I hesitate to say that for John, something would surely have ... when this is the very issue under discussion. This is an exegetical issue. It is the text
          Message 4 of 16 , Sep 4, 2001
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            I hesitate to say that "for John, something would surely have ..."
            when this is the very issue under discussion. This is an exegetical
            issue. It is the text which we must explain. I pointed to a few
            textual observations.

            I agree that the end of worldly kingdom would include the end of the
            Roman empire. Naturally so. However, I do not agree that the
            Biblical authors, including John, were unaware of other nations and
            political powers. There are many references to them in the Bible,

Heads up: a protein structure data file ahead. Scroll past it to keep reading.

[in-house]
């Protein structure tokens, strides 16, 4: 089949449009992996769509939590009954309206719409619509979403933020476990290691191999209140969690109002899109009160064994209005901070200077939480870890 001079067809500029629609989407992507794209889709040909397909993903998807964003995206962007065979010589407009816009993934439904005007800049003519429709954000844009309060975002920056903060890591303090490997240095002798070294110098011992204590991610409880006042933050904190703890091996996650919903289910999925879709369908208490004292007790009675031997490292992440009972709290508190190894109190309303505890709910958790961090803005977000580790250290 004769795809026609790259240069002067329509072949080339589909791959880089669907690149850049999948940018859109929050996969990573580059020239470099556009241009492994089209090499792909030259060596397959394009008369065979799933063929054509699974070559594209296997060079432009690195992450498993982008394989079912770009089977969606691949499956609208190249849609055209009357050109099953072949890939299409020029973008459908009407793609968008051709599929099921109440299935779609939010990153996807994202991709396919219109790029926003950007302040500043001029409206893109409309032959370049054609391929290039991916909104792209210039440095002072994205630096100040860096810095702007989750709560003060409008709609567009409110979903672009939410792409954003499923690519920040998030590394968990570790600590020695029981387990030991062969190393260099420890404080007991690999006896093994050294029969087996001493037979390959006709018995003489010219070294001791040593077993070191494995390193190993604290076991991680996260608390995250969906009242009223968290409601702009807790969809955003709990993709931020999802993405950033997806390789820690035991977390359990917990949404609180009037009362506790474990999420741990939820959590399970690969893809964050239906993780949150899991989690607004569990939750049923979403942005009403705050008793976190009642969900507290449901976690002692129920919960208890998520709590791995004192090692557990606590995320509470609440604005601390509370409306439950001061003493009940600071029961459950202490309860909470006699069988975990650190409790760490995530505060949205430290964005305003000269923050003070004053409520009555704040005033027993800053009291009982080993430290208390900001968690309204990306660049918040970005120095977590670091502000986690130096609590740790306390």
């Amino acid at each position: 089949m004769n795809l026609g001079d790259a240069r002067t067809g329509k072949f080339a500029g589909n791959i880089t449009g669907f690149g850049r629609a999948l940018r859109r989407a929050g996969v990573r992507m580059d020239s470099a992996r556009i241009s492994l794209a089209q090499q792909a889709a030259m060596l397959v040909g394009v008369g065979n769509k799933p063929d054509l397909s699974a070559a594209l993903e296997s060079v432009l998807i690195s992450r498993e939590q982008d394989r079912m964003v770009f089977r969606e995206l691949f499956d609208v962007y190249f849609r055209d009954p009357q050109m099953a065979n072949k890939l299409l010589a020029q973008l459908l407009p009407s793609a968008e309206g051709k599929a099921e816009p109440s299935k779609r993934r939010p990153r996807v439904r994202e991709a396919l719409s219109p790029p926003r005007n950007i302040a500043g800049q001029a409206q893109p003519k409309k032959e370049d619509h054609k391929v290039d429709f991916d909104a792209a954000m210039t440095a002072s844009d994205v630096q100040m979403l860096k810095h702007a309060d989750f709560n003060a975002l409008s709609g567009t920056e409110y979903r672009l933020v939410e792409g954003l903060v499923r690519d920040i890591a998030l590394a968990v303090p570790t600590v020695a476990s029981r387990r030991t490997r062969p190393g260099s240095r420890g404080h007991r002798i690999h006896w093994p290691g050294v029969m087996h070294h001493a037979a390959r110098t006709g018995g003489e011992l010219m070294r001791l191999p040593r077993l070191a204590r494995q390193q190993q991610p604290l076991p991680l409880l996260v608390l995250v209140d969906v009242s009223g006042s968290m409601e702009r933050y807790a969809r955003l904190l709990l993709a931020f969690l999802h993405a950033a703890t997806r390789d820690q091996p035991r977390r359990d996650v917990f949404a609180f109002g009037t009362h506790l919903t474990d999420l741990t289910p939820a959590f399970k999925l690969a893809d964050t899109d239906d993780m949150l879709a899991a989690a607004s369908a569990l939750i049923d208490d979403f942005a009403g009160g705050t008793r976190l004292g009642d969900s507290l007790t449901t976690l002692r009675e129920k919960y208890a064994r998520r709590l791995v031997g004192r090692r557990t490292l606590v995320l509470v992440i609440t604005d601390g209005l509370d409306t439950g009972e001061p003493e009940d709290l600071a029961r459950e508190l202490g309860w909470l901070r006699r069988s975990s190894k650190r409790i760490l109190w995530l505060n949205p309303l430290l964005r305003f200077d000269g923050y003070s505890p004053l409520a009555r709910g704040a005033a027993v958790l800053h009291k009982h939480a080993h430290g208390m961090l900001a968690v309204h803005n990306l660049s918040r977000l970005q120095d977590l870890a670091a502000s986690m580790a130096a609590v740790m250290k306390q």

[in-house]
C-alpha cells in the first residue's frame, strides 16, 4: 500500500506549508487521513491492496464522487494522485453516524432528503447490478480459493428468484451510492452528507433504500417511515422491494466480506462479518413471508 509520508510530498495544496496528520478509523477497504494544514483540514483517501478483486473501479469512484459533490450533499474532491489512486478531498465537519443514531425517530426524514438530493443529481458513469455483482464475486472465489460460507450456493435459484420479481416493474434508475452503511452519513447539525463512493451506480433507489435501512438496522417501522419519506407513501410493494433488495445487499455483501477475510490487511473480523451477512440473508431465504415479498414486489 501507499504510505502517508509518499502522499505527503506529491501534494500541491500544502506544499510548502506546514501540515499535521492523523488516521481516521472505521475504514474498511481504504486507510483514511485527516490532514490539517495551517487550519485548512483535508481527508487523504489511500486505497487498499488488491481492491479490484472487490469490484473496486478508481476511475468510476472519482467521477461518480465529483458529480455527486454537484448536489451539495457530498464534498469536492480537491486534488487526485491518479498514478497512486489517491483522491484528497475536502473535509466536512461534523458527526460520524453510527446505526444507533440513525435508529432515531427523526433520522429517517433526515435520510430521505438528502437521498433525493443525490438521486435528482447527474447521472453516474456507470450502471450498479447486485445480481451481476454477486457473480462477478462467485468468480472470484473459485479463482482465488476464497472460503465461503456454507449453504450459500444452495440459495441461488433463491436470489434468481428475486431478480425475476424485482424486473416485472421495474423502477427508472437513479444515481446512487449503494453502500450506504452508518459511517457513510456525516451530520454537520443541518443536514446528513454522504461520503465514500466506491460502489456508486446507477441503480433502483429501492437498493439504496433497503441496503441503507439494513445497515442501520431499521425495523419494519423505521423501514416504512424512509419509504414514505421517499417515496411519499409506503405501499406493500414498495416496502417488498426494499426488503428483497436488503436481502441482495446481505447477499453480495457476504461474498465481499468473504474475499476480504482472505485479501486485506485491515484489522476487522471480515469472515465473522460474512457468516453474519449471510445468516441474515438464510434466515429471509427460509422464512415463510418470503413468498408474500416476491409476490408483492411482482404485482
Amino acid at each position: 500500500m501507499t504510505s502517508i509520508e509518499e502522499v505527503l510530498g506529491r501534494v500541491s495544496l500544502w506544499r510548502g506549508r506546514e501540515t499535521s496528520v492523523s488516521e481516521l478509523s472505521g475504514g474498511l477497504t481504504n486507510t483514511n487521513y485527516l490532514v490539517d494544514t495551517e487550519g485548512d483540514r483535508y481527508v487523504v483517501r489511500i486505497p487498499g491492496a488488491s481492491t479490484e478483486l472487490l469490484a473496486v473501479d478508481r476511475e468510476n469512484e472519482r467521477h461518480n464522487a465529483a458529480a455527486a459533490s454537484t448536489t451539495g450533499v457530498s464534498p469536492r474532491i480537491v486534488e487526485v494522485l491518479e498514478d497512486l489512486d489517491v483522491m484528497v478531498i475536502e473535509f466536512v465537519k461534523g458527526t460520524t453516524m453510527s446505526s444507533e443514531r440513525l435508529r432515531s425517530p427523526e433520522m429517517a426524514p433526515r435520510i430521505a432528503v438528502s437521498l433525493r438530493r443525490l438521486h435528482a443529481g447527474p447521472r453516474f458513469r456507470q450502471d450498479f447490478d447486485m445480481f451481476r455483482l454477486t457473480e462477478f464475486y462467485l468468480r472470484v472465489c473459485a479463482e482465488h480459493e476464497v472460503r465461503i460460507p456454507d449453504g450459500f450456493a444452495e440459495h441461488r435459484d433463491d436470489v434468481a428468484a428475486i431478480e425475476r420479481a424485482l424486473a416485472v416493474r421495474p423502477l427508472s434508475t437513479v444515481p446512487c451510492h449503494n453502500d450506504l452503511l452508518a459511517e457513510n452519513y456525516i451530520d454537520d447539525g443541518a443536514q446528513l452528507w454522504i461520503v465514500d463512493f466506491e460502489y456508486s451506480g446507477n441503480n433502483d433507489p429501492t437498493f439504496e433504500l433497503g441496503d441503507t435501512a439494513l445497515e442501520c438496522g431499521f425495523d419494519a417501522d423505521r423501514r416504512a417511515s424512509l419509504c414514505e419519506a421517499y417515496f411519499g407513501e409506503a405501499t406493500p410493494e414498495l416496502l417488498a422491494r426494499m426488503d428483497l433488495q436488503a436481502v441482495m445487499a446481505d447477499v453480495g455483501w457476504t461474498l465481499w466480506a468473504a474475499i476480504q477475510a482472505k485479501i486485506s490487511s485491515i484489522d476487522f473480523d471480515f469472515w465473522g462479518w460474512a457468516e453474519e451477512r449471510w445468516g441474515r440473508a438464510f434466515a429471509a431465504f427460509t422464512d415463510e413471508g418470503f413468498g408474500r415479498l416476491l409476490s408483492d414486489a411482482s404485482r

and the Roman Empire had commercial relations with, e.g., China. The
            very fact that people knew that the Roman Empire was often attacked
            by other nations (and this is something which many interpreters
            usually take for granted, and rightly so) supports my claim. We
            should not make ancient people more unaware of their world than
            necessary. Why should Paul not be aware of this fact as well? So,
            the opposition between the bride of the Lamb, the New Jerusalem, and
            the whore, the fallen Babylon, indicates that the end of worldly